# Permutation Groups

Groups admit many different representations. In particular, all finite groups can be represented as permutation groups, that is, they are always isomorphic to a subgroup of the symmetric group

of automorphisms of a set of

elements (Cayley's theorem). Highly efficient techniques for manipulation of permutation groups have been developed during the last 40 years, which allow the manipulation of very large groups in a computer.

*Mathematica* provides a collection of commands and algorithms that can handle permutation groups of moderate degree, in the range of a few thousand, hence working with groups of permutations with more than

elements.

This tutorial introduces some basic algorithms for computing with finite permutation groups, specified by a list of generating permutations given in disjoint cyclic form. A separate tutorial

"Permutations" explains how to work with permutations in cyclic form.

## Generating Sets

A simple and compact way of specifying a group is by giving a set of elements whose repeated product produces the whole group. These are then called

*generators* of the group and the set of elements is referred to as a

*generating set*. This is a powerful and general method to specify a finite group, though for large groups it might be difficult to extract information from them about the group.

Group representations.

Take two permutations and construct the group generated by them.

This is the list of all permutations in the group.

Out[4]= | |

Out[5]= | |

Both generators fix point 2, thus so do all permutations in the group. This generated group is isomorphic to the symmetric group on the set

, with

permutations.

Out[6]= | |

Out[7]= | |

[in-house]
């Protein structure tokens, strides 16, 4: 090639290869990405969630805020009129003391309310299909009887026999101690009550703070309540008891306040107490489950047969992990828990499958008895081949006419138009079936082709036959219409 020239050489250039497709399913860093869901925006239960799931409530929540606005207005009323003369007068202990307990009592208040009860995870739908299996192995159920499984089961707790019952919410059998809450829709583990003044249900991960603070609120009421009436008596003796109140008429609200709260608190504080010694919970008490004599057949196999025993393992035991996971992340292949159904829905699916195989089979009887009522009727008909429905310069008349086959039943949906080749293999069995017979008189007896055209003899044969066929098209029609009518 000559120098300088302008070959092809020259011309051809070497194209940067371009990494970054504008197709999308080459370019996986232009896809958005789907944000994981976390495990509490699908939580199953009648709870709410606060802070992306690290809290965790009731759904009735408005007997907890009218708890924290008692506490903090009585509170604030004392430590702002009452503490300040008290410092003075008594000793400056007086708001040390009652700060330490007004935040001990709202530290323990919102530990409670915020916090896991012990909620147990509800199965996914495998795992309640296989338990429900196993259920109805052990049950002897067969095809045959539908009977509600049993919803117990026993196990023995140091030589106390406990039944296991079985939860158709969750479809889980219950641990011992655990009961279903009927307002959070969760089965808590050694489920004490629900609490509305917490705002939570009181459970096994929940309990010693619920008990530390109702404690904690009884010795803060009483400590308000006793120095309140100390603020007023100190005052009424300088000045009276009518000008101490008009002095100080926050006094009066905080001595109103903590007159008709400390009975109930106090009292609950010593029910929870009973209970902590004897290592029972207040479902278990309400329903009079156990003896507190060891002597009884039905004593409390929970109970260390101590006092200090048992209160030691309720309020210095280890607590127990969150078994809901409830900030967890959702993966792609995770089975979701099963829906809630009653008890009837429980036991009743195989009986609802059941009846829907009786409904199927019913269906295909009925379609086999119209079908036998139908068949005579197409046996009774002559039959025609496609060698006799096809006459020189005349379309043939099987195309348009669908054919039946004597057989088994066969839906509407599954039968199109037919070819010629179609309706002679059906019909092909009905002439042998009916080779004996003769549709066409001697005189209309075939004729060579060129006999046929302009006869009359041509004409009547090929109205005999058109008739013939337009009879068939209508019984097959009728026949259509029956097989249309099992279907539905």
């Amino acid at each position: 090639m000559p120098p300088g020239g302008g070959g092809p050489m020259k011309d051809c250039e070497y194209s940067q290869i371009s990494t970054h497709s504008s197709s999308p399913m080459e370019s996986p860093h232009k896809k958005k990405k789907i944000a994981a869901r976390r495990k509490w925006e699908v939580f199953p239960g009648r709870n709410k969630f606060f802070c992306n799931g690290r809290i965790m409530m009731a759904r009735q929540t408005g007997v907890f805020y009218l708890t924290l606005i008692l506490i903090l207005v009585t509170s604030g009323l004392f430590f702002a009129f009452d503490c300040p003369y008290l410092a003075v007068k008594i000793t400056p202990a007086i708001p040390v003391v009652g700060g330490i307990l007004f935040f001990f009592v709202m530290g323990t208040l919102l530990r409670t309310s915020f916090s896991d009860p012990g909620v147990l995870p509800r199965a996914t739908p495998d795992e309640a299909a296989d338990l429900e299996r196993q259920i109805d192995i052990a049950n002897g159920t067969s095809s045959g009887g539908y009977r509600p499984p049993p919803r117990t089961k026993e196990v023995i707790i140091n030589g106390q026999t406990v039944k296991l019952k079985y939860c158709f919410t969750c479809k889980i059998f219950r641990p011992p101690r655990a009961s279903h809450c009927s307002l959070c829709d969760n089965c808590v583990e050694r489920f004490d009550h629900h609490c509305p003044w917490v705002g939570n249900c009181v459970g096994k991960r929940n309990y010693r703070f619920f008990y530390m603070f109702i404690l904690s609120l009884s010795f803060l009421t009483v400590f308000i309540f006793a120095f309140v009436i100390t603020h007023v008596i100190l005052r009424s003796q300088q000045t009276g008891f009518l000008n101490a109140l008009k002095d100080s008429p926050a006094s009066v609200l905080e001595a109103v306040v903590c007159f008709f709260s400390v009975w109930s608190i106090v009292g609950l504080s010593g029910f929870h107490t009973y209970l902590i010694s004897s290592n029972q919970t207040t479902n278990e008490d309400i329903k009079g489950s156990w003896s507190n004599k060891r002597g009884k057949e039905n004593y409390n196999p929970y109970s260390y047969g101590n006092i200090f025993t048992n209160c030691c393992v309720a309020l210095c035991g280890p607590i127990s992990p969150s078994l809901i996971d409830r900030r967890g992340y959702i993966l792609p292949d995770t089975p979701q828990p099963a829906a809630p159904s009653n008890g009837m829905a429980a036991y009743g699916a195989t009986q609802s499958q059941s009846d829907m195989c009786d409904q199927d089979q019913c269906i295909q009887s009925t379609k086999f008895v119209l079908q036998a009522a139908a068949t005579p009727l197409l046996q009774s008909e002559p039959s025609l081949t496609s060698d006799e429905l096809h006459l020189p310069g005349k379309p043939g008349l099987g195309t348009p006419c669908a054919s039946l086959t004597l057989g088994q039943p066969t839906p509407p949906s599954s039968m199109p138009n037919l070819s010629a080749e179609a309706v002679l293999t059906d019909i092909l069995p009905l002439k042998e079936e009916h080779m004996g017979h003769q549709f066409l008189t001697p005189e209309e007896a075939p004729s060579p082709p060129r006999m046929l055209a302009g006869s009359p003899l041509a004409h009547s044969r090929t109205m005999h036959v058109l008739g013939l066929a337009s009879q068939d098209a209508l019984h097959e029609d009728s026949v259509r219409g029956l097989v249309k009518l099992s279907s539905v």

For small groups, it is possible to construct better representations of a group. They are the Cayley multiplication table and Cayley graph, the latter representing mixed information about both the whole group and the generating set being used.

For small groups, all products can be represented using a Cayley multiplication table.

Out[8]//TableForm= |

| |

Each row and each column is itself a permutation of the numbers 1-24. The array is symmetric if and only if the group is Abelian. The group

is not Abelian.

Out[9]= | |

Out[10]= | |

You can also use a Cayley graph. Multiplication by permutation

is represented in red and by

in blue.

Out[11]= | |

It is clear in the graph that the first generator (in red) has order 3 and the second one (in blue) has order 2.

Out[12]= | |

Any closed loop in the graph represents a relation giving the identity. For example, the loop

corresponds to the following.

Out[13]= | |

In other words, a permutation of order 4 has been found.

Out[14]= | |

## Orbits and Stabilizers

Given any generating set of a permutation group acting on a set of points, it is possible to find which other points can be related with a given point. This is called the

*orbit* of that point.

Orbit computation.

Take two new permutations and form a generating set with them.

This is the orbit of point 3. Orbits are given with points sorted lexicographically.

Out[18]= | |

Each of the points in the orbit uniquely identifies the same orbit.

Out[19]= | |

Points cannot belong to two different orbits and hence orbits partition the set of points on which the group acts.

In this example the maximum point of the support is 30.

Out[20]= | |

Hence, the orbits partition the range of the first 30 points.

Out[21]= | |

Orbits can be selected by supplying more points.

Out[22]= | |

If a larger range is partitioned, all other points are stable.

Out[23]= | |

Orbits can be computed efficiently, and hence it is possible to work with permutations of large support.

Take a group generated by two random permutations of equal large degree.

In most cases the group acts transitively, with a single orbit.

Out[25]= | |

Now take two generators of very different support length.

Then usually there is still one large orbit, but not of maximal length.

Out[27]= | |

Using more general actions it is possible to form other types of orbits, like conjugacy classes.

This is the conjugacy class of a permutation in the symmetric group.

Out[28]= | |

Complementary to the information given by orbits, describing how points move, it is also possible to compute

*stabilizers*, namely the subgroups of elements fixing one or several points.

Computation of stabilizers.

Out[29]= | |

This is the subgroup of permutations fixing point 3. The cyclic notation shows that none of its generators moves point 3.

Out[30]= | |

Recall the orbit of point 3 under this group has length 18.

Out[31]= | |

Out[32]= | |

By the orbit stabilizer theorem, that must be also the quotient between the group orders.

Out[33]= | |

## Strong Generating Set Representation